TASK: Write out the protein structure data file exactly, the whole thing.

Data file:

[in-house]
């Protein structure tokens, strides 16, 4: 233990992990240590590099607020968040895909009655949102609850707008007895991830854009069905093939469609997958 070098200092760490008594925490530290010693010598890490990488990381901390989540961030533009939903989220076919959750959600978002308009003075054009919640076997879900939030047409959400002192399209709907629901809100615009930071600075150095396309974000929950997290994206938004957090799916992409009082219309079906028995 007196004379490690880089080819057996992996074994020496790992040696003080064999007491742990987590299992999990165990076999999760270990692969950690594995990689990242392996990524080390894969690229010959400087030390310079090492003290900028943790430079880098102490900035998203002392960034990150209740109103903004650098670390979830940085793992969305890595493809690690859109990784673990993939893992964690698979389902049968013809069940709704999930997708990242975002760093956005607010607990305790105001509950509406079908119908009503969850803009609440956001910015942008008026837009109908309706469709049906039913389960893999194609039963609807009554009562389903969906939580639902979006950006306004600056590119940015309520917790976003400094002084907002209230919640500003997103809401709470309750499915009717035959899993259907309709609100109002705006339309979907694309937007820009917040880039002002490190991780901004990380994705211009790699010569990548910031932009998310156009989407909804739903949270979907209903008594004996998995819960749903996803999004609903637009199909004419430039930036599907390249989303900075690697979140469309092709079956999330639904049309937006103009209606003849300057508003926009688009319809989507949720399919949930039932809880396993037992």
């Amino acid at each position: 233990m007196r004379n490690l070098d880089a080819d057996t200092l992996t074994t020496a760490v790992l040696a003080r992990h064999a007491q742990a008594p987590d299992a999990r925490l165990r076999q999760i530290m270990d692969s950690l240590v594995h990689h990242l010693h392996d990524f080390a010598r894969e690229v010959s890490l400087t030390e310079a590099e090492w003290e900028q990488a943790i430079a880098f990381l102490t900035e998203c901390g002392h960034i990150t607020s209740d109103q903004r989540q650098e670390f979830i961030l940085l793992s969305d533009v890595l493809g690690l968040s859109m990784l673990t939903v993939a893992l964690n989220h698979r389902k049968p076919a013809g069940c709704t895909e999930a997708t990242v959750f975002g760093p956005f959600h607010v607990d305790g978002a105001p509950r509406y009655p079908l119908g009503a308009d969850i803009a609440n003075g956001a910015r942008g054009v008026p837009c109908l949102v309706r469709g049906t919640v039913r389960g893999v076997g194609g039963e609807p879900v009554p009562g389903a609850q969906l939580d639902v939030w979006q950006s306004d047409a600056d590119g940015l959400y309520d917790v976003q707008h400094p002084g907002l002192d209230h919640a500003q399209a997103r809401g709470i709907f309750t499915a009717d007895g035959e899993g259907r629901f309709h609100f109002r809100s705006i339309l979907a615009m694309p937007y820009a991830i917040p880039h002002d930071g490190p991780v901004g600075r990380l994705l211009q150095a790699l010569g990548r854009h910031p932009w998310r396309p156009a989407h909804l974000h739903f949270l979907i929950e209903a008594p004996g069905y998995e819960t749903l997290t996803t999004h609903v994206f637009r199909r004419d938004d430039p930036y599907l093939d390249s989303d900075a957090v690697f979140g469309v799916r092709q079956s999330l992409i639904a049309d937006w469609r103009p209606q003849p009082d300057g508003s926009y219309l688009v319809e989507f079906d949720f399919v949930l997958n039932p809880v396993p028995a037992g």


[in-house]
């Protein structure tokens, strides 16, 4: 233990992990240590590099607020968040895909009655949102609850707008007895991830854009069905093939469609997958 070098200092760490008594925490530290010693010598890490990488990381901390989540961030533009939903989220076919959750959600978002308009003075054009919640076997879900939030047409959400002192399209709907629901809100615009930071600075150095396309974000929950997290994206938004957090799916992409009082219309079906028995 007196004379490690880089080819057996992996074994020496790992040696003080064999007491742990987590299992999990165990076999999760270990692969950690594995990689990242392996990524080390894969690229010959400087030390310079090492003290900028943790430079880098102490900035998203002392960034990150209740109103903004650098670390979830940085793992969305890595493809690690859109990784673990993939893992964690698979389902049968013809069940709704999930997708990242975002760093956005607010607990305790105001509950509406079908119908009503969850803009609440956001910015942008008026837009109908309706469709049906039913389960893999194609039963609807009554009562389903969906939580639902979006950006306004600056590119940015309520917790976003400094002084907002209230919640500003997103809401709470309750499915009717035959899993259907309709609100109002705006339309979907694309937007820009917040880039002002490190991780901004990380994705211009790699010569990548910031932009998310156009989407909804739903949270979907209903008594004996998995819960749903996803999004609903637009199909004419430039930036599907390249989303900075690697979140469309092709079956999330639904049309937006103009209606003849300057508003926009688009319809989507949720399919949930039932809880396993037992």
């Amino acid at each position: 233990m007196r004379n490690l070098d880089a080819d057996t200092l992996t074994t020496a760490v790992l040696a003080r992990h064999a007491q742990a008594p987590d299992a999990r925490l165990r076999q999760i530290m270990d692969s950690l240590v594995h990689h990242l010693h392996d990524f080390a010598r894969e690229v010959s890490l400087t030390e310079a590099e090492w003290e900028q990488a943790i430079a880098f990381l102490t900035e998203c901390g002392h960034i990150t607020s209740d109103q903004r989540q650098e670390f979830i961030l940085l793992s969305d533009v890595l493809g690690l968040s859109m990784l673990t939903v993939a893992l964690n989220h698979r389902k049968p076919a013809g069940c709704t895909e999930a997708t990242v959750f975002g760093p956005f959600h607010v607990d305790g978002a105001p509950r509406y009655p079908l119908g009503a308009d969850i803009a609440n003075g956001a910015r942008g054009v008026p837009c109908l949102v309706r469709g049906t919640v039913r389960g893999v076997g194609g039963e609807p879900v009554p009562g389903a609850q969906l939580d639902v939030w979006q950006s306004d047409a600056d590119g940015l959400y309520d917790v976003q707008h400094p002084g907002l002192d209230h919640a500003q399209a997103r809401g709470i709907f309750t499915a009717d007895g035959e899993g259907r629901f309709h609100f109002r809100s705006i339309l979907a615009m694309p937007y820009a991830i917040p880039h002002d930071g490190p991780v901004g600075r990380l994705l211009q150095a790699l010569g990548r854009h910031p932009w998310r396309p156009a989407h909804l974000h739903f949270l979907i929950e209903a008594p004996g069905y998995e819960t749903l997290t996803t999004h609903v994206f637009r199909r004419d938004d430039p930036y599907l093939d390249s989303d900075a957090v690697f979140g469309v799916r092709q079956s999330l992409i639904a049309d937006w469609r103009p209606q003849p009082d300057g508003s926009y219309l688009v319809e989507f079906d949720f399919v949930l997958n039932p809880v396993p028995a037992g």